A single SNP residing in the TSLP gene reached Bonferroni LD adjusted significance and only when EE cases were compared with allergic controls (rs10062929, P = 4.11 × 10−5, odds ratio = 0.35). A non-synonymous polymorphism in the TSLP receptor on Xp22.3 and Yp11.3 was significantly associated with disease only in male EE patients. Primary esophageal epithelial cells expressed TSLP mRNA following Toll-like receptor 3 (TLR3) stimulation.
These data collectively identify TSLP as a candidate gene critically involved in EE susceptibility beyond its role in promoting Th2 responses.
PMCID: PMC2904342  PMID: 20620568
Eosinophilic esophagitis; thymic stromal lymphopoietin; single nucleotide polymorphism; allergy; cytokine receptor-like factor 2; Toll-like receptor 3
11.  Anti–IL-5 (mepolizumab) therapy reduces eosinophil activation ex vivo and increases IL-5 and IL-5 receptor levels 
Anti–IL-5 might be a useful therapeutic agent for eosinophilic disorders, yet its immunologic consequences have not been well characterized.
We sought to characterize the hematologic and immunologic effects of anti-IL-5 in human subjects.
The effects of 3-month infusions of mepolizumab were assessed in 25 patients with a variety of eosinophilic syndromes. Samples with increased IL-5 levels after therapy were analyzed by using size exclusion filtration. Immunoreactive IL-5 fraction and plasma samples were subsequently precipitated with saturating concentrations of protein A/G.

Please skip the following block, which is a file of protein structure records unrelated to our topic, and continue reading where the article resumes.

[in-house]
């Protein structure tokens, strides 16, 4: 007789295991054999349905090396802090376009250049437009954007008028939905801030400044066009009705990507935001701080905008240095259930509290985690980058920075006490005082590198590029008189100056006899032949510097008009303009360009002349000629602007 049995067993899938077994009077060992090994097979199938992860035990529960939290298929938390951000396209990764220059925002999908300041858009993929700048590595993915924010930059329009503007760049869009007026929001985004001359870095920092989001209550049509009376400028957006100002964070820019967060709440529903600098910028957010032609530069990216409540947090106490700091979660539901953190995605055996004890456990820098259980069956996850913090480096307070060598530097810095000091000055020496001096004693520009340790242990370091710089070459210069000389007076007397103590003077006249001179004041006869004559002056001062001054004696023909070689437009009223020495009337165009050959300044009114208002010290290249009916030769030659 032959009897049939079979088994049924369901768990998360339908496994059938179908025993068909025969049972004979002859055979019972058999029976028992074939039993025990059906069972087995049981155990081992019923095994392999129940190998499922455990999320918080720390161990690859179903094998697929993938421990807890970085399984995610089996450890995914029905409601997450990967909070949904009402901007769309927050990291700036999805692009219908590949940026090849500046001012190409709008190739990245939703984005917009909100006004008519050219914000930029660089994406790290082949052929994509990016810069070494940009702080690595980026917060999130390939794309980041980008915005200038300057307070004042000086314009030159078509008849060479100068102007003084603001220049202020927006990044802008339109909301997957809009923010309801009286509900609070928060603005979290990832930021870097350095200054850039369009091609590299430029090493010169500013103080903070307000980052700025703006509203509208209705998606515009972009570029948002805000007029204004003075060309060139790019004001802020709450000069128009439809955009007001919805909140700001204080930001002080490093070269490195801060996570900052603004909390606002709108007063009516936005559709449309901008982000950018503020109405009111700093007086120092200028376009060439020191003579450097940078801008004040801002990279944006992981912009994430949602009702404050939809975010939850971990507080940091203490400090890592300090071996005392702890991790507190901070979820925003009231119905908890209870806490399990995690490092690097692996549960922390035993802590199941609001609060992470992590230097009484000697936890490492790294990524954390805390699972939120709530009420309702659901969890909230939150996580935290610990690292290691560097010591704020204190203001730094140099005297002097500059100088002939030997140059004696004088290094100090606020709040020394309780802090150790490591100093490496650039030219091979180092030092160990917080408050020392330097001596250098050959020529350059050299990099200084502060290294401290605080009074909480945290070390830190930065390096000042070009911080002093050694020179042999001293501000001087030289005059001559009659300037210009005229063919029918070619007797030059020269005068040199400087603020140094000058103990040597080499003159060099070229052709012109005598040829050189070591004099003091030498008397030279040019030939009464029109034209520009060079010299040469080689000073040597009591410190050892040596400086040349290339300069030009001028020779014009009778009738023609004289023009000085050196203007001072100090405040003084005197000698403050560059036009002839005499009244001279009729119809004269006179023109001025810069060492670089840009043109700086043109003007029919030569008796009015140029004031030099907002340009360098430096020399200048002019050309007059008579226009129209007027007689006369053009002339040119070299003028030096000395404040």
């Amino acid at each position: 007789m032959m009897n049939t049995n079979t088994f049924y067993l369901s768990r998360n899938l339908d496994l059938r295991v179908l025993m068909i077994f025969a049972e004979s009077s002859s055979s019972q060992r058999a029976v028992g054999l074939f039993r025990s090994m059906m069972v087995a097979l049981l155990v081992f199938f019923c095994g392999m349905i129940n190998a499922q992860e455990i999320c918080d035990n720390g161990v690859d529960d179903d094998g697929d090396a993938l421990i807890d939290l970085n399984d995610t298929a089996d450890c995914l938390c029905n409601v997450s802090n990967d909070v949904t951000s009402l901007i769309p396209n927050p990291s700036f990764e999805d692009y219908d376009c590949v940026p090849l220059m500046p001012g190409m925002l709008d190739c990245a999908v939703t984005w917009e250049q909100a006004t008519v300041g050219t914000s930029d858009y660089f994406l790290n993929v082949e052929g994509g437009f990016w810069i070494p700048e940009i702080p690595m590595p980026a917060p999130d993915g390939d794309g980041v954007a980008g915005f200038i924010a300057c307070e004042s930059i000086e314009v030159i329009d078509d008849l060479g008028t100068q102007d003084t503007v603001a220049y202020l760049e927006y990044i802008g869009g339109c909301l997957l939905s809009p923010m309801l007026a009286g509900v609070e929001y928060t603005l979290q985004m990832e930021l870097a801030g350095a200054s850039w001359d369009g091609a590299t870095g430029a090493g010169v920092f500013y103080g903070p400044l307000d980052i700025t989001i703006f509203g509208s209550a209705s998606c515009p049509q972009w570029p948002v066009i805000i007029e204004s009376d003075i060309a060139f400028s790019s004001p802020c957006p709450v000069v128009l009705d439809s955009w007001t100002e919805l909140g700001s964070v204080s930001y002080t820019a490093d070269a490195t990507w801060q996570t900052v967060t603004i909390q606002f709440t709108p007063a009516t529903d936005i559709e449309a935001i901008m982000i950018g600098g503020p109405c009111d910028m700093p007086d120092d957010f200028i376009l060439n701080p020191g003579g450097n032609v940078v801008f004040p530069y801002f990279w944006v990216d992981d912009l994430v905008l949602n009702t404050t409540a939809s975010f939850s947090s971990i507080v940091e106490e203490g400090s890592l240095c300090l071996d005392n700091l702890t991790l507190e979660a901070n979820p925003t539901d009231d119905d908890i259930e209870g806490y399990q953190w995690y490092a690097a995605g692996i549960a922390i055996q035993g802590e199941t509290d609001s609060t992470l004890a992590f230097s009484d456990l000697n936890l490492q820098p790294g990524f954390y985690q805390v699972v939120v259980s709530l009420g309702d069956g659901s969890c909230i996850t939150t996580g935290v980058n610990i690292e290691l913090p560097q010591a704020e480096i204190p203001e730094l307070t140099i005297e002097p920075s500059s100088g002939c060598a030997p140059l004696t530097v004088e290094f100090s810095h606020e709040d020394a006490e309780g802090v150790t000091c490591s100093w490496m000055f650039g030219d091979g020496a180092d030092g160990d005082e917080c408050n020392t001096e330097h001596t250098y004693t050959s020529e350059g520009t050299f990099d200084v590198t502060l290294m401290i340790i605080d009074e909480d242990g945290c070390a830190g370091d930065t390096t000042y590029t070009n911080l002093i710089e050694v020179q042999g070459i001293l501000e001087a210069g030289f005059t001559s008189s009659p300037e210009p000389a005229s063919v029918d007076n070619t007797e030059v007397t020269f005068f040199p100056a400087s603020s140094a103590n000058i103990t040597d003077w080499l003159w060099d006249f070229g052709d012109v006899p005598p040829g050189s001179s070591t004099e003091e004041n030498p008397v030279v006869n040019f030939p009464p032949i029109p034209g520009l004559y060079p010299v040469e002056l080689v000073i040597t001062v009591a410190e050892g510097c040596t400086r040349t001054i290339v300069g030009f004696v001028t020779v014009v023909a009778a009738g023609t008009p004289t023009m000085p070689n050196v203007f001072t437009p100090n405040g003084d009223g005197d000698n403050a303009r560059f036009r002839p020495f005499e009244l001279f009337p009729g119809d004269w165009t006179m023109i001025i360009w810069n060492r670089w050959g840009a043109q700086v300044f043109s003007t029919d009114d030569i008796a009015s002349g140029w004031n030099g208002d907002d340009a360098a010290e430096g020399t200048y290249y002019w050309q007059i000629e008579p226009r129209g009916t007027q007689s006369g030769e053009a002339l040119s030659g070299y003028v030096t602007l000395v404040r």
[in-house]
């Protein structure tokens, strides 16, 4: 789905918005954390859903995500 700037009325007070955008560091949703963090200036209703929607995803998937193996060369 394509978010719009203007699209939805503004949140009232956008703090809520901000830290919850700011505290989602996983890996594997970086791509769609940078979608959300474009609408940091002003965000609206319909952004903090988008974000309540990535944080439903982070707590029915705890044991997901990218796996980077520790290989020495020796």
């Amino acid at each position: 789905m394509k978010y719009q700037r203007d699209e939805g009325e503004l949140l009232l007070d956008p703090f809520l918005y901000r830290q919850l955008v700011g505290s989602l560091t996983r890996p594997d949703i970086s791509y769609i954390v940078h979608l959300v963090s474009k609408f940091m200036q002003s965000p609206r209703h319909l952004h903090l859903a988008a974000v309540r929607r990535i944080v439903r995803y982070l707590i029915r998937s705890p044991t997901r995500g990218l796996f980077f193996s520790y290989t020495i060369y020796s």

Twenty-three patients responded to anti–IL-5 therapy with a decrease in blood eosinophil counts and a reduced percentage of CCR3+ cells by 20- and 13-fold, respectively (P < .0001). Responsiveness was not related to the levels of baseline plasma IL-5 or the presence of FIP1L1-PDGFRA fusion gene. Persistently decreased blood eosinophilia remained for 3 months after final infusion in76%of subjects. Therapy was associated with a large increase in blood IL-5 levels, likely because of a circulating IL-5/mepolizumab complex precipitated with protein A/G, a significant increase in eosinophil IL-5 receptor α expression, and increased percentage of CD4+ and CD8+ cells producing intracellular IL-5 (P <.05). Additionally, anti-IL-5 therapy decreased eotaxin-stimulated eosinophil shape change ex vivo.
Anti–IL-5 therapy induces a dramatic and sustained decrease in blood eosinophilia (including CCR3+ cells), decreased eosinophil activation, and increased circulating levels of IL-5 in a variety of eosinophilic disorders. Increased levels of IL-5 receptor α and lymphocyte IL-5 production after anti–IL-5 therapy suggest an endogenous IL-5 autoregulatory pathway.
PMCID: PMC2749495  PMID: 18410960